Will New Teacher Evaluations Help or Hurt Chicago's Schools?

Wednesday, May 1, 2013

Karen Boran reads and replies to about 200 emails a day. On a recent Thursday, her Google calendar shows not a single 15-minute interval free. The first meeting of the day for the petite 56-year-old principal of John Hancock College Prep High School is with a senior afraid she won't graduate because her attendance is below 90 percent. Second, Boran has to call in a teacher who's fallen behind on grade entries. Then comes the mother of a boy with special needs to discuss whether Hancock--a spunky neighborhood school in a yellow brick building that towers over the small square houses surrounding it--will still be the right placement for him as a fifth-year senior. Navigating her office to welcome visitors, Boran steps over piles of books displaced in a January storm that flooded 18 of 36 classrooms, requiring some to relocate to the auditorium.

By late morning, at last, Boran gets to the place where the Chicago Public Schools administration wants her spending the majority of her time: a classroom, to observe and assess the teacher's performance. As of early April, Boran and two assistant principals had collectively done 98 observations using the city's new teacher evaluation system. Boran's assessments take her three hours apiece, from reviewing pre-observation lesson plans to a post-evaluation conference and data entry. "And I'm fast," she said, typing furiously on her black wireless Dell laptop.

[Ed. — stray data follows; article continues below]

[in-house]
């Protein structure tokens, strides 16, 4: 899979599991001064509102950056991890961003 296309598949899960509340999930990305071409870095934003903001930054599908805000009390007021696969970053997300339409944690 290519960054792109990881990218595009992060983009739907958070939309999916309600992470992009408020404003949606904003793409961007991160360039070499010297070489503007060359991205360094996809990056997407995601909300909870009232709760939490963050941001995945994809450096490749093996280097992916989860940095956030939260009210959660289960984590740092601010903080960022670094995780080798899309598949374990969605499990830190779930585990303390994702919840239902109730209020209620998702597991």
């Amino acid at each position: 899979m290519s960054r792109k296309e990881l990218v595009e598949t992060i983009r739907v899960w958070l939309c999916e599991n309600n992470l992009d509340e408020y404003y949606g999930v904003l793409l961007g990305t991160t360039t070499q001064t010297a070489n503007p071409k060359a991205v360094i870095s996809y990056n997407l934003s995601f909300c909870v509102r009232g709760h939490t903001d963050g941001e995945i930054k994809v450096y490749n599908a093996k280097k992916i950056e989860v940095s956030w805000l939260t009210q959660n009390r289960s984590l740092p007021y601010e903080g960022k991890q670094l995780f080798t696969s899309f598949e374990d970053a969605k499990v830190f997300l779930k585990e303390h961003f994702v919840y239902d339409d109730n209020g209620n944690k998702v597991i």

The new evaluation system, designed to keep administrators and teachers focused on instruction, is unrolling amid a historic--and historically distracting--year in the nation's third-largest school district. September brought an extended school day and Chicago's first teacher strike in a quarter century, which halted classes for seven days and spurred schools chief Jean-Claude Brizard to resign. One of the strike's central issues was the proposed inclusion of students' standardized test scores in teacher evaluations and pay. The year is ending with the district projecting a $1 billion deficit and massive protests over plans for 54 school closures. In between, the city murder rate has been steadily climbing, disproportionately impacting the young people who populate Chicago's most challenged schools.

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